Over development, concurrency and congestion
Last week, after concluding she doesn’t trust the new Intersection LOS, Deputy Mayor Moran moved to add volume metrics to concurrency. Volume of cars is directly measured on the road and cannot be manipulated. The open question was what levels of traffic volume represent congestion in Sammamish.
Last night, staff presented several options to council on how to proceed forward. Staff recommended that volume metric will be applied to East Lake Sammamish Parkway and 244th Ave only. Staff argued that applying the new metric to other arterials will take too long. It was also argued that other roads are covered by Intersection LOS. (The new volume metric proposal came because the majority of the council didn’t think intersection LOS measures congestion).
As for what volume of cars are acceptable, staff recommended using a table made by Florida Department of Transportation that calculate theoretically how volume of cars translate to speed. That table is a general and not specific to conditions in Sammamish.
Staff’s presentation was not shared with the council ahead of the meeting as normal.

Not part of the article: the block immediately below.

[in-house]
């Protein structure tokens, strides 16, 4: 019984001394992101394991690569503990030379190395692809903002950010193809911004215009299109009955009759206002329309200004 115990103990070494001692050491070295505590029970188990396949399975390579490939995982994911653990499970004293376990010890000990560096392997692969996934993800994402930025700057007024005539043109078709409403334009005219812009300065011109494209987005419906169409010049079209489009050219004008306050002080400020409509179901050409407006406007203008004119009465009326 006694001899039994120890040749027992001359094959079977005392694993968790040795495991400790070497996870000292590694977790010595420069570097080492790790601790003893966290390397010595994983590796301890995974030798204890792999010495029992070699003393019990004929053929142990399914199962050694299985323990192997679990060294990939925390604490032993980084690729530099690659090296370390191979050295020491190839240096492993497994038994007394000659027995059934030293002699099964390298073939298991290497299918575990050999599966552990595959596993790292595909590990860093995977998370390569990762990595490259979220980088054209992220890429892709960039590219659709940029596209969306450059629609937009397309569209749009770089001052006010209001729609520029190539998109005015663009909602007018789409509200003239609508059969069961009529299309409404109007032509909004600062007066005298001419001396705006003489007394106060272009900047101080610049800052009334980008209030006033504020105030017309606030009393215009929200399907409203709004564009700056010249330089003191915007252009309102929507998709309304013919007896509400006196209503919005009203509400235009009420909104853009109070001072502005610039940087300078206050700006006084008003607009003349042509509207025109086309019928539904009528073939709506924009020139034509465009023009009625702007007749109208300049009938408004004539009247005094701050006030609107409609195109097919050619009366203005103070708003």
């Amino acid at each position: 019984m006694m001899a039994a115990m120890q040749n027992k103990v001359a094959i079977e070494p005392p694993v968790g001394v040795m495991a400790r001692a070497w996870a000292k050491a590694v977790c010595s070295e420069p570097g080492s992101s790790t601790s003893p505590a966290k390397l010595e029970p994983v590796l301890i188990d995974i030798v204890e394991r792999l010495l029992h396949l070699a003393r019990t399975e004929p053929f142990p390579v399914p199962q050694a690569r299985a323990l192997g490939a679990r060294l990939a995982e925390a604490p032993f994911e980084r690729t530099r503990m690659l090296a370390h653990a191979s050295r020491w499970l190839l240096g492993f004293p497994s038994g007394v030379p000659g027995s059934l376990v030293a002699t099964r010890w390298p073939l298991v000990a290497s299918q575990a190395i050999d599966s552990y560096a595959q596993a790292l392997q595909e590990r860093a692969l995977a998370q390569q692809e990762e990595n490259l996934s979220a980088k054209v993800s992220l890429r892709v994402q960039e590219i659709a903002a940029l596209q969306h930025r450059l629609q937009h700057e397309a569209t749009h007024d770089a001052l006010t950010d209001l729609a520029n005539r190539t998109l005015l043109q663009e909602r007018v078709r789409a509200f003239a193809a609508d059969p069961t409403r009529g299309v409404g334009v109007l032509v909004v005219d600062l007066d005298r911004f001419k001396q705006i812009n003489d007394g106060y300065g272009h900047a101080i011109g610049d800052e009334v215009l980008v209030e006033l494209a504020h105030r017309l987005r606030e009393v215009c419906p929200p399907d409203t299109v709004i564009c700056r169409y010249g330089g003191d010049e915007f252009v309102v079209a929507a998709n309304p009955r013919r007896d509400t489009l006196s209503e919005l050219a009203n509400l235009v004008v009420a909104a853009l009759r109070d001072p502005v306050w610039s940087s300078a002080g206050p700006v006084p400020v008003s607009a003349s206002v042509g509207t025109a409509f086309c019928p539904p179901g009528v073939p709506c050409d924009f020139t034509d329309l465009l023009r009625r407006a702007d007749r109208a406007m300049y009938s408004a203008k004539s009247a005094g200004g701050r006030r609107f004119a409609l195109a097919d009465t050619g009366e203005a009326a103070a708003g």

Council member Stuart moved to exclude East Lake Sammamish Parkway from concurrency. In a heated debate, Stuart and Valderrama argued that it is known for years that this road fails concurrency because of congestion and that it cannot be widened. Then they argued the city cannot stop development with concurrency. More on that below.
Council voted 5-2 to adopt Stuart’s motion (Hornish and Malchow opposed), effectively choosing to allow congestion on ELSP over stopping development.
Although council didn’t vote on which arterials to include in the new volume metric, from the discussion it seems that the majority of council favors only measuring 244th Ave. NE, leaving the rest of the city to be measured with Intersection LOS that majority of council denounced as worse than what the city had before.
It’s the first time the council knowingly acknowledged the roads are failing. They consciously and deliberately relaxed concurrency so it will not stop development.
GMA legal fallacies
At some point, Valderrama and Stuart made legal arguments about the GMA, arguing that development cannot be stopped by concurrency and that the city is not allowed to set a standard for concurrency that it knows will fail (regardless of the conditions on the ground).
Valderrama had slides ready with quotes from an unnamed attorney from whom he asked for advice on the GMA. The advice was out of context to Sammamish’s specific fact pattern and inconclusive.
Neither Stuart or Valderrama have legal training.
Council member Hornish countered by reading the GMA language and showing the exact opposite – concurrency prohibits development if infrastructure falls behind. Hornish is a licensed attorney in Washington.